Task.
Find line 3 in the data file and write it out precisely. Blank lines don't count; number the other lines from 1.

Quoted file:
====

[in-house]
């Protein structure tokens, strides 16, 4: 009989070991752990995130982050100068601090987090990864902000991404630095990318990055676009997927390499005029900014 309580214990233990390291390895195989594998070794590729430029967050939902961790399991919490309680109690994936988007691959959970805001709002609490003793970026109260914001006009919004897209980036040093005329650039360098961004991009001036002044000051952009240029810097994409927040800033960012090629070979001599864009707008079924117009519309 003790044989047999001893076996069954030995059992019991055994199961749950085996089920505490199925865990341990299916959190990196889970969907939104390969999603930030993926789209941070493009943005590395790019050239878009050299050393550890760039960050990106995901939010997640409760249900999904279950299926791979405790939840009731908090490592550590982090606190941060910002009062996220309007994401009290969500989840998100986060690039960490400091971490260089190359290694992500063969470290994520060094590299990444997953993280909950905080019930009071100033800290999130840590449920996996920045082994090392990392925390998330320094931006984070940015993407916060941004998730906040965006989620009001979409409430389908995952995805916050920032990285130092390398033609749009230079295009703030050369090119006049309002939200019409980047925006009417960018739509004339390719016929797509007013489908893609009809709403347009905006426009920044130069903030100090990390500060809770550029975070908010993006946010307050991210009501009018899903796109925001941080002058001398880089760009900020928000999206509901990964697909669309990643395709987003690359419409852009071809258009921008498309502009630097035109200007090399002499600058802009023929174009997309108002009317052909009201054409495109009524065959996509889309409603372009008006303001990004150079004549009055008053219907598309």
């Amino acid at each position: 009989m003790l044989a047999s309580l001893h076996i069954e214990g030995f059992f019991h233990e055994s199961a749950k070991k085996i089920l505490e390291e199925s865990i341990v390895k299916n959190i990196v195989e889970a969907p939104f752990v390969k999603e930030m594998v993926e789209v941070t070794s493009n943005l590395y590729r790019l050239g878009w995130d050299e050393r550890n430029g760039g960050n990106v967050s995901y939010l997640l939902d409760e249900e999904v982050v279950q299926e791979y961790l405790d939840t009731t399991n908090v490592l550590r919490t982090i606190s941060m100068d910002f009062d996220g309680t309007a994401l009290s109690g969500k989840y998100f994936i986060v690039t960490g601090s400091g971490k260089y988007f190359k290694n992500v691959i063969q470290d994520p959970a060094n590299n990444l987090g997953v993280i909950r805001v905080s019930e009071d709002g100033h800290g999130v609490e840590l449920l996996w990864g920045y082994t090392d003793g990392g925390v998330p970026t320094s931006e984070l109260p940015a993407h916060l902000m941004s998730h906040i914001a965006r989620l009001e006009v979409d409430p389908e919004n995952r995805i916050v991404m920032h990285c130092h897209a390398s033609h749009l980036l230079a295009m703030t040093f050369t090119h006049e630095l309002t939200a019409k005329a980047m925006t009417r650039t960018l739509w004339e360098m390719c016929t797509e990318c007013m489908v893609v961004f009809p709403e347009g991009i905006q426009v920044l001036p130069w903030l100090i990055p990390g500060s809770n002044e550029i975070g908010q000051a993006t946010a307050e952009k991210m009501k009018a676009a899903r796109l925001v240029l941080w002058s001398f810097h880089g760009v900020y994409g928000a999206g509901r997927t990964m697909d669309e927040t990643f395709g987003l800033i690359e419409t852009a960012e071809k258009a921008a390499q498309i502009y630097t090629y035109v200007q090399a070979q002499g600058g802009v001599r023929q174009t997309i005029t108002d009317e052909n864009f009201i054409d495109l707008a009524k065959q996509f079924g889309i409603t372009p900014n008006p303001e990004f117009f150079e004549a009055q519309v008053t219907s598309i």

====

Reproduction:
């Amino acid at each position: 009989m003790l044989a047999s309580l001893h076996i069954e214990g030995f059992f019991h233990e055994s199961a749950k070991k085996i089920l505490e390291e199925s865990i341990v390895k299916n959190i990196v195989e889970a969907p939104f752990v390969k999603e930030m594998v993926e789209v941070t070794s493009n943005l590395y590729r790019l050239g878009w995130d050299e050393r550890n430029g760039g960050n990106v967050s995901y939010l997640l939902d409760e249900e999904v982050v279950q299926e791979y961790l405790d939840t009731t399991n908090v490592l550590r919490t982090i606190s941060m100068d910002f009062d996220g309680t309007a994401l009290s109690g969500k989840y998100f994936i986060v690039t960490g601090s400091g971490k260089y988007f190359k290694n992500v691959i063969q470290d994520p959970a060094n590299n990444l987090g997953v993280i909950r805001v905080s019930e009071d709002g100033h800290g999130v609490e840590l449920l996996w990864g920045y082994t090392d003793g990392g925390v998330p970026t320094s931006e984070l109260p940015a993407h916060l902000m941004s998730h906040i914001a965006r989620l009001e006009v979409d409430p389908e919004n995952r995805i916050v991404m920032h990285c130092h897209a390398s033609h749009l980036l230079a295009m703030t040093f050369t090119h006049e630095l309002t939200a019409k005329a980047m925006t009417r650039t960018l739509w004339e360098m390719c016929t797509e990318c007013m489908v893609v961004f009809p709403e347009g991009i905006q426009v920044l001036p130069w903030l100090i990055p990390g500060s809770n002044e550029i975070g908010q000051a993006t946010a307050e952009k991210m009501k009018a676009a899903r796109l925001v240029l941080w002058s001398f810097h880089g760009v900020y994409g928000a999206g509901r997927t990964m697909d669309e927040t990643f395709g987003l800033i690359e419409t852009a960012e071809k258009a921008a390499q498309i502009y630097t090629y035109v200007q090399a070979q002499g600058g802009v001599r023929q174009t997309i005029t108002d009317e052909n864009f009201i054409d495109l707008a009524k065959q996509f079924g889309i409603t372009p900014n008006p303001e990004f117009f150079e004549a009055q519309v008053t219907s598309i």